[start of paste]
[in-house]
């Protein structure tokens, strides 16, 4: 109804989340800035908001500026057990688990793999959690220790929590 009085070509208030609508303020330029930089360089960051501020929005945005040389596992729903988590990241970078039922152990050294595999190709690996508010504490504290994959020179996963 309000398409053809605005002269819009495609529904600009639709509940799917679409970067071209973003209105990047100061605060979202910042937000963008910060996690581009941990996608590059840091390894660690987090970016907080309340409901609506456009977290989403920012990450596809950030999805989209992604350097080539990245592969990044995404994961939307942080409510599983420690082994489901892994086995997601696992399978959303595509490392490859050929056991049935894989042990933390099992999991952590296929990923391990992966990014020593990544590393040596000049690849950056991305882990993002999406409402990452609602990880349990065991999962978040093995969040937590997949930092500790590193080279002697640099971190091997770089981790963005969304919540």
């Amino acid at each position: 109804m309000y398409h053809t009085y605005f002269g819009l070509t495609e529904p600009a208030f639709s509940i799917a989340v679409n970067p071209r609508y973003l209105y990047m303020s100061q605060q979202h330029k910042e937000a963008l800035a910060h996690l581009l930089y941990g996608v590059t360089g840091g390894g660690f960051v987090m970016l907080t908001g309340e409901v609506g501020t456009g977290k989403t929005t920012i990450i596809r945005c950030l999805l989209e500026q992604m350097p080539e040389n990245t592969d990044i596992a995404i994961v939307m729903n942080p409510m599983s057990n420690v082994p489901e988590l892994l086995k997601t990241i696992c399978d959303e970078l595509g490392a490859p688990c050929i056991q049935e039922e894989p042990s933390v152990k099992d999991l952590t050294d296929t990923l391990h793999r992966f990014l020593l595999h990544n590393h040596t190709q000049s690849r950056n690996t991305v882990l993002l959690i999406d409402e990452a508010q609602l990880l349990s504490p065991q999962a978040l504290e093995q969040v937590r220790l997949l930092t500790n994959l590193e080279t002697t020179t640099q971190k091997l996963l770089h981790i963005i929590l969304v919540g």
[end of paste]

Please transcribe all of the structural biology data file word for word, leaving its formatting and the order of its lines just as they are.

[in-house]
């Protein structure tokens, strides 16, 4: 109804989340800035908001500026057990688990793999959690220790929590 009085070509208030609508303020330029930089360089960051501020929005945005040389596992729903988590990241970078039922152990050294595999190709690996508010504490504290994959020179996963 309000398409053809605005002269819009495609529904600009639709509940799917679409970067071209973003209105990047100061605060979202910042937000963008910060996690581009941990996608590059840091390894660690987090970016907080309340409901609506456009977290989403920012990450596809950030999805989209992604350097080539990245592969990044995404994961939307942080409510599983420690082994489901892994086995997601696992399978959303595509490392490859050929056991049935894989042990933390099992999991952590296929990923391990992966990014020593990544590393040596000049690849950056991305882990993002999406409402990452609602990880349990065991999962978040093995969040937590997949930092500790590193080279002697640099971190091997770089981790963005969304919540």
């Amino acid at each position: 109804m309000y398409h053809t009085y605005f002269g819009l070509t495609e529904p600009a208030f639709s509940i799917a989340v679409n970067p071209r609508y973003l209105y990047m303020s100061q605060q979202h330029k910042e937000a963008l800035a910060h996690l581009l930089y941990g996608v590059t360089g840091g390894g660690f960051v987090m970016l907080t908001g309340e409901v609506g501020t456009g977290k989403t929005t920012i990450i596809r945005c950030l999805l989209e500026q992604m350097p080539e040389n990245t592969d990044i596992a995404i994961v939307m729903n942080p409510m599983s057990n420690v082994p489901e988590l892994l086995k997601t990241i696992c399978d959303e970078l595509g490392a490859p688990c050929i056991q049935e039922e894989p042990s933390v152990k099992d999991l952590t050294d296929t990923l391990h793999r992966f990014l020593l595999h990544n590393h040596t190709q000049s690849r950056n690996t991305v882990l993002l959690i999406d409402e990452a508010q609602l990880l349990s504490p065991q999962a978040l504290e093995q969040v937590r220790l997949l930092t500790n994959l590193e080279t002697t020179t640099q971190k091997l996963l770089h981790i963005i929590l969304v919540g």